If you find that you have high radon levels, there are ways to fix a radon problem. Even very high levels of 4 picocuries per liter (pCi/L) or higher can be reduced to acceptable levels. Radon levels of less than 4 pCi/L still pose a risk and in many cases may be reduced.

*Radon is estimated to cause about 21,000 lung cancer deaths per year, according to EPA’s 2003 Assessment of Risks from Radon in Homes (EPA 402-R-03-003). The numbers of deaths from other causes are taken from the Centers for Disease Control and Prevention’s 2005-2006 National Center for Injury Prevention and Control Report and 2006 National Safety Council Rep

The radon test result is important information about your home’s radon level. Some
states require radon measurement testers to follow a specific testing protocol. If you do the test yourself, you should carefully follow the testing protocol for your area or EPA’s Radon Testing Checklist. If you hire a contractor 20 to test your residence, protect yourself by hiring a qualified* 34 individual or company.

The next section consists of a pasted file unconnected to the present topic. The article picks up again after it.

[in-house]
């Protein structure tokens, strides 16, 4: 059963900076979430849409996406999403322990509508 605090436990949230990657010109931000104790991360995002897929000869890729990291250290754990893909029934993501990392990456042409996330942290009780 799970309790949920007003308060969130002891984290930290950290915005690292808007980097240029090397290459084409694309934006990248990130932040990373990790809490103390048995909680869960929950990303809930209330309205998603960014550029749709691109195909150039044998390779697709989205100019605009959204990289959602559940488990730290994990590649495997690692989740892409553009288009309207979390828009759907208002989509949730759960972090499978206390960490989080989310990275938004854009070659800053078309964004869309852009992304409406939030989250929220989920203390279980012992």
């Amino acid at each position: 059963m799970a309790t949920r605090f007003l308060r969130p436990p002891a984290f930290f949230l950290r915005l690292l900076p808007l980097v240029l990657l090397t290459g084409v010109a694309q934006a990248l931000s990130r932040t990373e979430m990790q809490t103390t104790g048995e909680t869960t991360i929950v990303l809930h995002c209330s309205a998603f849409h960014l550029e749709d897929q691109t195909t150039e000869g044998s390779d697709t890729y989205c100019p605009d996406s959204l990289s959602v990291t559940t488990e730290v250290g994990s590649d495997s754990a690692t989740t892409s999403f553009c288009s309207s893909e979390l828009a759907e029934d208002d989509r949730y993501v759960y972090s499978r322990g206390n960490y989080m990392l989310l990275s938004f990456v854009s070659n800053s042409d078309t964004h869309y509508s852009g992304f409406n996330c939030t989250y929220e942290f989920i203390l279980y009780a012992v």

You can determine a service provider’s qualifications to perform radon
measurements or to mitigate your home in several ways. Check with your state
radon office. Many states require radon professionals to be licensed, certified, or
registered. Most states can provide you with a list of knowledgeable radon service
providers doing business in the state. In states that don’t regulate radon services,
ask the contractor if they hold a professional proficiency or certification
credential. Such programs usually provide members with a photo-ID card, which
indicates their qualification(s) and its expiration date. If in doubt, you should
check with their credentialing organization. Alternatively, ask the contractor
if they’ve successfully completed formal training appropriate for testing or
mitigation, e.g., a course in radon measurement or radon mitigation.